February 11th, 1916 – Birth Control Crimes

Today-In-History

On February 11th, 1916Emma Goldman, the anarchist known for her political activism, writing, and speeches, was arrested for lecturing on birth control.

Emma Goldman Speaking

The birth control movement developed during the 19th and early 20th centuries. The Malthusian League, based on the ideas of Thomas Malthus, was established in 1877 in the United Kingdom to educate the public about the importance of family planning and to advocate for getting rid of penalties for promoting birth control. It was founded during the “Knowlton trial” of Annie Besant and Charles Bradlaugh, who were prosecuted for publishing on various methods of birth control.

Birth Control PostcardIn the United States, Margaret Sanger and Otto Bobsein popularized the phrase “birth control” in 1914. Sanger was mainly active in the United States but had gained an international reputation by the 1930s. At the time, under the Comstock Law, distribution of birth control information was illegal. She jumped bail in 1914 after her arrest for distributing birth control information and left the United States for the United Kingdom to return in 1915. Sanger established a short-lived birth-control clinic in 1916, which was shut down after eleven days and resulted in her arrest. The publicity surrounding the arrest, trial, and appeal sparked birth control activism across the United States.

The first permanent birth-control clinic was established in Britain in 1921 by Marie Stopes working with the Malthusian League. The clinic, run by midwives and supported by visiting doctors, offered women’s birth-control advice and taught them the use of a cervical cap. Her clinic made contraception acceptable during the 1920s by presenting it in scientific terms. In 1924 the Society for the Provision of Birth Control Clinics was founded to campaign for municipal clinics; this led to the opening of a second clinic in Greengate, Salford in 1926.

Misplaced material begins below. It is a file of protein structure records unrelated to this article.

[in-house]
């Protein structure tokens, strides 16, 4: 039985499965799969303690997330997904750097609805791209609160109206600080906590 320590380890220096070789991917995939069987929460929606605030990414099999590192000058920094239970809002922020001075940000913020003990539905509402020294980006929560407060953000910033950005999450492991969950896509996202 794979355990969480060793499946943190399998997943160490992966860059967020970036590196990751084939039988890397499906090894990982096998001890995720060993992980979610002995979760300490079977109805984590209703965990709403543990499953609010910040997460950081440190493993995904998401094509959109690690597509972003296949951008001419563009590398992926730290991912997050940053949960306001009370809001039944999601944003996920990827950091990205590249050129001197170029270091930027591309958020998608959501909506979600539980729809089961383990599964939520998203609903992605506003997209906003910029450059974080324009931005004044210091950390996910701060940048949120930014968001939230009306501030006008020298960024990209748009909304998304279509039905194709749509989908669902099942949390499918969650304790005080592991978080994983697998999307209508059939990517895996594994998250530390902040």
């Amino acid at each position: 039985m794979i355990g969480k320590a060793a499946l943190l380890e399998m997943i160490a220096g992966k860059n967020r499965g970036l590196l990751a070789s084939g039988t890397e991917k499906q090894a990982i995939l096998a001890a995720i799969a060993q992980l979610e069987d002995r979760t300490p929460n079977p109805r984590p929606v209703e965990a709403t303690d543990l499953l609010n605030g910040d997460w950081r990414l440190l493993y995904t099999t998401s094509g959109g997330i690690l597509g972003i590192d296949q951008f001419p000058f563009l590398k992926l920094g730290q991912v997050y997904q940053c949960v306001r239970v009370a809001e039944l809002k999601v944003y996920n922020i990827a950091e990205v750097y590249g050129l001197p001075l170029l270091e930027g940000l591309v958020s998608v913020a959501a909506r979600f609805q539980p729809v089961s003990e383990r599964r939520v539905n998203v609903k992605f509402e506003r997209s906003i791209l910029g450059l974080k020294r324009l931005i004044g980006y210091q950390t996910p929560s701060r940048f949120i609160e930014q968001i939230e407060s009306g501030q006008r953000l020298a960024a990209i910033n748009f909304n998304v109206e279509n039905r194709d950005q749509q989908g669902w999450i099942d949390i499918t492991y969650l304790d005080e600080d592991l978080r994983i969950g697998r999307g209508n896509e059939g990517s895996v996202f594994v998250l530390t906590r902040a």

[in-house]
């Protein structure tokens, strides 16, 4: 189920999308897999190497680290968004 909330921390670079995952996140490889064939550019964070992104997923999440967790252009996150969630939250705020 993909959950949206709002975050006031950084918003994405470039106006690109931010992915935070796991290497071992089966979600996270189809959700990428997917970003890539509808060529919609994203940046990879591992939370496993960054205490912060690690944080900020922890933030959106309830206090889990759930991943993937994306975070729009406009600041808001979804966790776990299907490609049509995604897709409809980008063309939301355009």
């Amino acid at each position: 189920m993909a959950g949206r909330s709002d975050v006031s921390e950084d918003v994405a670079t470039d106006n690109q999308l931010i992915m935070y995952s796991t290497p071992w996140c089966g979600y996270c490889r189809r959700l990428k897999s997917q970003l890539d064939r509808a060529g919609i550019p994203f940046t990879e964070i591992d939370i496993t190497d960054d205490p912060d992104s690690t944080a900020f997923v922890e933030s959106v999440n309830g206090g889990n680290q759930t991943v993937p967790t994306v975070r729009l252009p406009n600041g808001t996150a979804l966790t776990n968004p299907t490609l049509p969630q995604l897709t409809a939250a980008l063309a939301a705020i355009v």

the-birth-control-reviewThroughout the 1920s, Stopes and other feminist pioneers, including Dora Russell and Stella Browne, played a major role in breaking down taboos about sex. In April 1930 the Birth Control Conference assembled 700 delegates and was successful in bringing birth control and abortion into the political sphere – three months later, the Ministry of Health, in the United Kingdom, allowed local authorities to give birth-control advice in welfare centers.

In 1936 the U.S. court ruled in U.S. v. One Package that medically prescribing contraception to save a persons life or well being was not illegal under the Comstock Law; following this decision, the American Medical Association Committee on Contraception revoked its 1936 statement condemning birth control. A national survey in 1937 showed 71 percent of the adult population supported the use of contraception. By 1938 347 birth control clinics were running in the United States despite their advertisement still being illegal. First Lady Eleanor Roosevelt publicly supported birth control and family planning.

“Today in History” on The Pandora Society dot com is primarily focused on Victorian and Edwardian history and does not always have a direct connection to Steampunk, Dieselpunk, or whatever punk; in fact it rarely does, but it is our hope that in sharing these historical events they might serve as some inspiration to the writers in our community to create potential alternative history stories which we look forward to reading 🙂


 

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